There is a children’s book called The Little House written by Virginia Lee Burton that perfectly illustrates incremental development, including the stubborn holdout (which, in this case, is the star of the book). Once up a time there was a Little House way out in the country. She was a pretty Little House and she was strong and well built... I read this book to my children many times.

At the start of the book, the lights of the big city are way off in the distance. After a while, a road is built nearby and homes that look a lot like the Little House start to show up. In a couple pages, those homes become apartments and tenement houses. A trolley car is built and then, later, an elevated train. The tenements are replaced with skyscrapers and development became so intense that the Little House, “only saw the sun at noon, and didn’t see the moon or stars at night at all because the lights of the city were too bright.” The happy ending comes when the little house is moved out of town to an idyllic setting in the country (some justice occurs when traffic is held up for the movers).

This is a nice little tale about the value of a slow and simple life, but it’s also – probably unwittingly – a lesson in development economics. As the movers were bringing the Little House to its new home in the country, I couldn’t help but think about the massive payoff the great-great-granddaughter of the original owner was getting for that land. And if the city had a property tax or sales tax instead of a land tax – which they must have had for the situation to persist as long as it did – how all that financial gain came through the investment of others. The book is about nostalgia, but it is also about the economics of rent seeking.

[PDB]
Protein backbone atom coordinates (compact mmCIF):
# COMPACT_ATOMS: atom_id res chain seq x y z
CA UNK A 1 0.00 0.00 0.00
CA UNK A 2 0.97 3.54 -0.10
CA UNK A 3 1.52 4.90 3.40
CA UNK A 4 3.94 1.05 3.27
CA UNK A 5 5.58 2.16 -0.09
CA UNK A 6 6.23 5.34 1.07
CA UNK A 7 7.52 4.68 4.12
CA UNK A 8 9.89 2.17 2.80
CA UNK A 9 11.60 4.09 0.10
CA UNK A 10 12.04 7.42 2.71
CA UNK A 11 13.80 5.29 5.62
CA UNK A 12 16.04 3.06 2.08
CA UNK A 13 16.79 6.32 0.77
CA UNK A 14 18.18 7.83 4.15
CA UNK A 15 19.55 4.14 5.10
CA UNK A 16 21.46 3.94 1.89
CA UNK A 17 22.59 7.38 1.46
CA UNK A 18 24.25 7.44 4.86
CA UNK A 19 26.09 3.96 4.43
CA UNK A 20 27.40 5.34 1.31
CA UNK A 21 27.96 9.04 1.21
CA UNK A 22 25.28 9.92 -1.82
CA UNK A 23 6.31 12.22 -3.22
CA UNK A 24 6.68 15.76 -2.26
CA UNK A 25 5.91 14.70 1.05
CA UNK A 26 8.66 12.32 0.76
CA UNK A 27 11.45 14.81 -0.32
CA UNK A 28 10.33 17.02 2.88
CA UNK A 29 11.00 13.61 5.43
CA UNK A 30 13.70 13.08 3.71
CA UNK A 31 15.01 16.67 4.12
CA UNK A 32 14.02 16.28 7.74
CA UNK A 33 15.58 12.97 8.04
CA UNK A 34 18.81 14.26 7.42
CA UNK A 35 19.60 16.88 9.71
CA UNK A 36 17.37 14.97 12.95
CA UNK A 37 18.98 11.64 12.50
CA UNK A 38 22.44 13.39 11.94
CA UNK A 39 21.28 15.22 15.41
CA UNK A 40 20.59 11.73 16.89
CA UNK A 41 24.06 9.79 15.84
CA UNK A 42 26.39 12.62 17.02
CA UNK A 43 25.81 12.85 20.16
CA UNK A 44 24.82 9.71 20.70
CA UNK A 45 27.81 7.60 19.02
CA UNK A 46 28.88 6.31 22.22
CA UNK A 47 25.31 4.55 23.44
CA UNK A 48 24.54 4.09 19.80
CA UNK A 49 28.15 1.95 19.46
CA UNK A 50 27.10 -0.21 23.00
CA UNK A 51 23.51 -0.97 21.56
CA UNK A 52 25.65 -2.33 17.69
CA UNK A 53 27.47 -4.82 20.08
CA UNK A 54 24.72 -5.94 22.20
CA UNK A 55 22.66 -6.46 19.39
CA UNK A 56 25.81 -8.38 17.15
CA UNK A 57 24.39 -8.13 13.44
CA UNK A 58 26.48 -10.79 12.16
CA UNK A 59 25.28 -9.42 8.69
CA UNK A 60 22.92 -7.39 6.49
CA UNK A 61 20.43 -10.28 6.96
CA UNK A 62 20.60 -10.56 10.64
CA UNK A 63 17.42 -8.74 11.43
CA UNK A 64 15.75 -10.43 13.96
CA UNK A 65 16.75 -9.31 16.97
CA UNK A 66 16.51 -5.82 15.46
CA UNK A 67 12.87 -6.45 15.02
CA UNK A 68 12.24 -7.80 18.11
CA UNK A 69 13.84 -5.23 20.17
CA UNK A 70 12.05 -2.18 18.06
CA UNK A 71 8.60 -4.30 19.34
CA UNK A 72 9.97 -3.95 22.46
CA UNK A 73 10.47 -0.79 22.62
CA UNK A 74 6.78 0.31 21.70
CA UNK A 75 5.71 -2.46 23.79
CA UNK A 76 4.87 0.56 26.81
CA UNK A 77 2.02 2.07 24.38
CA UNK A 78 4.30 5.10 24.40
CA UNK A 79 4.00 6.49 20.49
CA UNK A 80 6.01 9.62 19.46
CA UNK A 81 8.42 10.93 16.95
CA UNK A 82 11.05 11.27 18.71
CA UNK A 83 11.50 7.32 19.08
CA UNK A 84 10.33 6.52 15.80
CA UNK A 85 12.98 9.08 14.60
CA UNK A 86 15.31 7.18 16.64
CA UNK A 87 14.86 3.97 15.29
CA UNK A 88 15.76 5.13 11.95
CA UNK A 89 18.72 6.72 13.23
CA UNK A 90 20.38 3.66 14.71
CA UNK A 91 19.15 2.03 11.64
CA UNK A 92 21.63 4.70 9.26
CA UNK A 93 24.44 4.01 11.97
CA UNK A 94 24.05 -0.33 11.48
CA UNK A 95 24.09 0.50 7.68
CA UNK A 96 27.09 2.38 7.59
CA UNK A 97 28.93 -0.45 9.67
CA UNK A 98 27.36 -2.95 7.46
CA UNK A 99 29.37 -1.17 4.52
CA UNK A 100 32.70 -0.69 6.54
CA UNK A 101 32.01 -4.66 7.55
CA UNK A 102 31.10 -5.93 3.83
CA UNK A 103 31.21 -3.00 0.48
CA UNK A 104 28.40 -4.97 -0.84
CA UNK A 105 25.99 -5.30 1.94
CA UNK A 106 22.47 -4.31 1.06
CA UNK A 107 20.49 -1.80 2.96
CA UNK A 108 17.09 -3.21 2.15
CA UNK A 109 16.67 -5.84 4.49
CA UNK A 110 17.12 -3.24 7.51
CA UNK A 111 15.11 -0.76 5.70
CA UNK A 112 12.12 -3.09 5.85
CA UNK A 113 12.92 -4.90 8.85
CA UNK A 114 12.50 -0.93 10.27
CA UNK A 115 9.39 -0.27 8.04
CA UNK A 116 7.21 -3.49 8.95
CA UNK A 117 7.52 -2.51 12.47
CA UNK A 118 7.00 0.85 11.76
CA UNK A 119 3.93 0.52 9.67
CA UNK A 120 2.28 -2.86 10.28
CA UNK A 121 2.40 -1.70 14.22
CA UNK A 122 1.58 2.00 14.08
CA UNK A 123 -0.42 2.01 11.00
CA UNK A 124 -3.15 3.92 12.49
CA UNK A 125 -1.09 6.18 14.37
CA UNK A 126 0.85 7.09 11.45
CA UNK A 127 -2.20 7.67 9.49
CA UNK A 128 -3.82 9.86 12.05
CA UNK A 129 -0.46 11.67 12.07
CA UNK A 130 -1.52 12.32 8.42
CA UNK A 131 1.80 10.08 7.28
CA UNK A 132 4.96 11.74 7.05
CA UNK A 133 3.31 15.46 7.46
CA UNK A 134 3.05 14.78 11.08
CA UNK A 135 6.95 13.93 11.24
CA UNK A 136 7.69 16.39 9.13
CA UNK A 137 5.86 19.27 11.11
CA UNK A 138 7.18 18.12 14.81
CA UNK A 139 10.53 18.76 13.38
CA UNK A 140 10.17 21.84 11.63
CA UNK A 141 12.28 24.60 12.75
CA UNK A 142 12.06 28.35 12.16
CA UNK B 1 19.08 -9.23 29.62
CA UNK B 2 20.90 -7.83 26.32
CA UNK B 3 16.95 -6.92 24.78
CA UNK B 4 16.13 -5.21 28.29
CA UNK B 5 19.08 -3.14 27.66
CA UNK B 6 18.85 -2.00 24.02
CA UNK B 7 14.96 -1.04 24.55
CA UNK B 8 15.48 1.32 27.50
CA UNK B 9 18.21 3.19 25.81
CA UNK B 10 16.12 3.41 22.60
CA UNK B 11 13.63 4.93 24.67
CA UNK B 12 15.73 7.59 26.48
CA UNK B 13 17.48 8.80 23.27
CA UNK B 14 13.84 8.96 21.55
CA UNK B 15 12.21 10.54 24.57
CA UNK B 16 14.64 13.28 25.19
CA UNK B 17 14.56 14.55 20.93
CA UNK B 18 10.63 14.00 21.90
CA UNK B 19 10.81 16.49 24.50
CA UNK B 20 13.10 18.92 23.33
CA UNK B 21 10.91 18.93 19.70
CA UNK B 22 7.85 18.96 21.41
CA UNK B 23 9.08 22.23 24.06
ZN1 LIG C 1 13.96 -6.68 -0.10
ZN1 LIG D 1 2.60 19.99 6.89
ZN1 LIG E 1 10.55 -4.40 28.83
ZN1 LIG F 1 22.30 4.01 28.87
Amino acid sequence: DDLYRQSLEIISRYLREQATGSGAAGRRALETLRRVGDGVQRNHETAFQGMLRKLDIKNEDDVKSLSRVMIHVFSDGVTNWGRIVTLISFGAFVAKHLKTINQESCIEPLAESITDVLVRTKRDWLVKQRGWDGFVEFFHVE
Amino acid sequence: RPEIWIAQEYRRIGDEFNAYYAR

Yesterday I wrote about how incrementally rising land values, combined with the ability to redevelop to something more intense, naturally prompts the redevelopment of properties in decline. As the value of the land increases, there is natural pressure to make more out of the property. As apartments and condo units grew up around the Little House, the value of the land it was sitting on grew tremendously, even though the house itself was in decline.

Let’s follow the economic life cycle of the Little House and the property around it.

To use some simple numbers, in the first iteration, let's assume the lot the Little House was built upon cost $10,000. What scale of a home would we anticipate on such a lot? Let’s go to the extremes to illustrate the point: Would you more likely expect a popup shack or a multi-story, luxury condo unit? Of course, we’d expect the shack. The land is cheap and that low cost reflects the demand for it. There would be no expectation that a luxury condo would work in such a place; if it would, the land would be more expensive.

When thinking about developing a $10,000 lot, we can think of the land cost as being 10% of the total development cost. That would mean the Little House would cost $90,000 to build for a total property cost (Land + Improvement) of $100,000.

At this point, the ratio between the Improvement Value and the Land Value is 9:1. $90,000 of improvements have been made on land costing $10,000. Thus, I/L = 9. That’s the starting point.

Then a road is built nearby. The road is an incremental investment that improves the value of the land. Other homes start showing up, an indicator of demand. At the same time, there is no real reason that value of the Little House itself is increasing. In fact, the shingles now need to be replaced, the siding needs to be repainted and the appliances are going bad. In other words, the Little House is a generation older and needs some maintenance.